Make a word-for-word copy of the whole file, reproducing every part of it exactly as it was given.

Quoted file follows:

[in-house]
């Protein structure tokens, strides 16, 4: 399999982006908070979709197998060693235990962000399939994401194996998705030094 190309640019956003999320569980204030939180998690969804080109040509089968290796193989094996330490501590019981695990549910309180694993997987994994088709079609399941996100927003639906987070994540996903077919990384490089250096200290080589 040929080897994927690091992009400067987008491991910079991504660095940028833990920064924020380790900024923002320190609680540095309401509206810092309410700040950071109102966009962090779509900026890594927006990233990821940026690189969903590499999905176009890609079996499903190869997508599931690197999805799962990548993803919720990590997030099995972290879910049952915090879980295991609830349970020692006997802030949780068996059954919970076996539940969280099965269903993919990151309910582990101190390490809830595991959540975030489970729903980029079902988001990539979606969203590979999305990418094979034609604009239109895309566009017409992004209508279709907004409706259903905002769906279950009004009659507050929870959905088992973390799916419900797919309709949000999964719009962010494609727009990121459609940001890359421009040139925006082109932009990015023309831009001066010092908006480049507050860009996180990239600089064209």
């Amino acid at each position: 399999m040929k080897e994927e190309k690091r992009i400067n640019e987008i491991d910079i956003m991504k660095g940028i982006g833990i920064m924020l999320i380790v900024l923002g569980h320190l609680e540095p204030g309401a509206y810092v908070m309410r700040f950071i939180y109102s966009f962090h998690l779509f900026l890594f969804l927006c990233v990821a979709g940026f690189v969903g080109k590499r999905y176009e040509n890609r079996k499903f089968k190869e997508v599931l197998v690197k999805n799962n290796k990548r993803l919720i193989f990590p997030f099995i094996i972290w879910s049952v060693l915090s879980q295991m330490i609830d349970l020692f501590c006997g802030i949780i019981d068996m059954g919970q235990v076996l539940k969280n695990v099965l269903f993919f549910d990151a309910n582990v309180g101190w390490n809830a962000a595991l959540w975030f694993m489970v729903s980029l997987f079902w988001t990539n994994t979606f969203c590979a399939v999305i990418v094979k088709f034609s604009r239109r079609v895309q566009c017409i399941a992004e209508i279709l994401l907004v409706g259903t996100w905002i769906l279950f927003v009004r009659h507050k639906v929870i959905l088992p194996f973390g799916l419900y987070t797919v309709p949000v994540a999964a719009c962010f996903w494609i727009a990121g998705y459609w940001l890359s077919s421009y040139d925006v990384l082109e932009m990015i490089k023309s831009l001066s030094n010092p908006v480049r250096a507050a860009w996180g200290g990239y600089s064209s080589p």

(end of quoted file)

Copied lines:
[in-house]
């Protein structure tokens, strides 16, 4: 399999982006908070979709197998060693235990962000399939994401194996998705030094 190309640019956003999320569980204030939180998690969804080109040509089968290796193989094996330490501590019981695990549910309180694993997987994994088709079609399941996100927003639906987070994540996903077919990384490089250096200290080589 040929080897994927690091992009400067987008491991910079991504660095940028833990920064924020380790900024923002320190609680540095309401509206810092309410700040950071109102966009962090779509900026890594927006990233990821940026690189969903590499999905176009890609079996499903190869997508599931690197999805799962990548993803919720990590997030099995972290879910049952915090879980295991609830349970020692006997802030949780068996059954919970076996539940969280099965269903993919990151309910582990101190390490809830595991959540975030489970729903980029079902988001990539979606969203590979999305990418094979034609604009239109895309566009017409992004209508279709907004409706259903905002769906279950009004009659507050929870959905088992973390799916419900797919309709949000999964719009962010494609727009990121459609940001890359421009040139925006082109932009990015023309831009001066010092908006480049507050860009996180990239600089064209």
């Amino acid at each position: 399999m040929k080897e994927e190309k690091r992009i400067n640019e987008i491991d910079i956003m991504k660095g940028i982006g833990i920064m924020l999320i380790v900024l923002g569980h320190l609680e540095p204030g309401a509206y810092v908070m309410r700040f950071i939180y109102s966009f962090h998690l779509f900026l890594f969804l927006c990233v990821a979709g940026f690189v969903g080109k590499r999905y176009e040509n890609r079996k499903f089968k190869e997508v599931l197998v690197k999805n799962n290796k990548r993803l919720i193989f990590p997030f099995i094996i972290w879910s049952v060693l915090s879980q295991m330490i609830d349970l020692f501590c006997g802030i949780i019981d068996m059954g919970q235990v076996l539940k969280n695990v099965l269903f993919f549910d990151a309910n582990v309180g101190w390490n809830a962000a595991l959540w975030f694993m489970v729903s980029l997987f079902w988001t990539n994994t979606f969203c590979a399939v999305i990418v094979k088709f034609s604009r239109r079609v895309q566009c017409i399941a992004e209508i279709l994401l907004v409706g259903t996100w905002i769906l279950f927003v009004r009659h507050k639906v929870i959905l088992p194996f973390g799916l419900y987070t797919v309709p949000v994540a999964a719009c962010f996903w494609i727009a990121g998705y459609w940001l890359s077919s421009y040139d925006v990384l082109e932009m990015i490089k023309s831009l001066s030094n010092p908006v480049r250096a507050a860009w996180g200290g990239y600089s064209s080589p």